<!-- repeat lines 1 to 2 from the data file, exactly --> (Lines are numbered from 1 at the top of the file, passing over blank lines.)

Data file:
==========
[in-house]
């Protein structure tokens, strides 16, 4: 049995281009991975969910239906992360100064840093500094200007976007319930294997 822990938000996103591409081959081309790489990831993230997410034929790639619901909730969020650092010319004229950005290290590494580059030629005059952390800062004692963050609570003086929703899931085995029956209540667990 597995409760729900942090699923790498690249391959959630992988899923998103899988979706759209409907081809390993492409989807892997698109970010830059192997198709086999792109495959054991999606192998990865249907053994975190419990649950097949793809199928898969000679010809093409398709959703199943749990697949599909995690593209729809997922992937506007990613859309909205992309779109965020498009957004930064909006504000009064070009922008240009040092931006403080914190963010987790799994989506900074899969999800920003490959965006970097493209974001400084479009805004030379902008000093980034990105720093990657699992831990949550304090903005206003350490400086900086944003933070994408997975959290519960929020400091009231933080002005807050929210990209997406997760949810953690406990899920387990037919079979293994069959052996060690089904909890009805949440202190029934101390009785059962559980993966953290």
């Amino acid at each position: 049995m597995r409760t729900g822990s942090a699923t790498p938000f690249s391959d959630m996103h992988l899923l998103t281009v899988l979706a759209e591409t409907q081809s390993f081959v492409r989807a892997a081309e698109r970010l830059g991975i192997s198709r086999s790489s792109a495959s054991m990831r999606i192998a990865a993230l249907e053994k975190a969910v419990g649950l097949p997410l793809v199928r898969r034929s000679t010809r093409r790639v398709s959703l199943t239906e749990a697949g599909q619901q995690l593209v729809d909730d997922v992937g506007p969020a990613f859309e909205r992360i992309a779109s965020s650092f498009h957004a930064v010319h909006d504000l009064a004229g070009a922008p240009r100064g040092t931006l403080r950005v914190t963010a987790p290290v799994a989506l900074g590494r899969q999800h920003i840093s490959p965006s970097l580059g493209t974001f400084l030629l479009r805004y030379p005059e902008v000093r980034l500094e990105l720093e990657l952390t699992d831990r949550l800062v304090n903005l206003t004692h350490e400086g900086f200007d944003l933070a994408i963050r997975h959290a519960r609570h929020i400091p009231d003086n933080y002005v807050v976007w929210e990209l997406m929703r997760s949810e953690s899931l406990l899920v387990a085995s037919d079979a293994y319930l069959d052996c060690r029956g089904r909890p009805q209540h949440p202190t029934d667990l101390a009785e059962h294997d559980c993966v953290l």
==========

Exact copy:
[in-house]
């Protein structure tokens, strides 16, 4: 049995281009991975969910239906992360100064840093500094200007976007319930294997 822990938000996103591409081959081309790489990831993230997410034929790639619901909730969020650092010319004229950005290290590494580059030629005059952390800062004692963050609570003086929703899931085995029956209540667990 597995409760729900942090699923790498690249391959959630992988899923998103899988979706759209409907081809390993492409989807892997698109970010830059192997198709086999792109495959054991999606192998990865249907053994975190419990649950097949793809199928898969000679010809093409398709959703199943749990697949599909995690593209729809997922992937506007990613859309909205992309779109965020498009957004930064909006504000009064070009922008240009040092931006403080914190963010987790799994989506900074899969999800920003490959965006970097493209974001400084479009805004030379902008000093980034990105720093990657699992831990949550304090903005206003350490400086900086944003933070994408997975959290519960929020400091009231933080002005807050929210990209997406997760949810953690406990899920387990037919079979293994069959052996060690089904909890009805949440202190029934101390009785059962559980993966953290």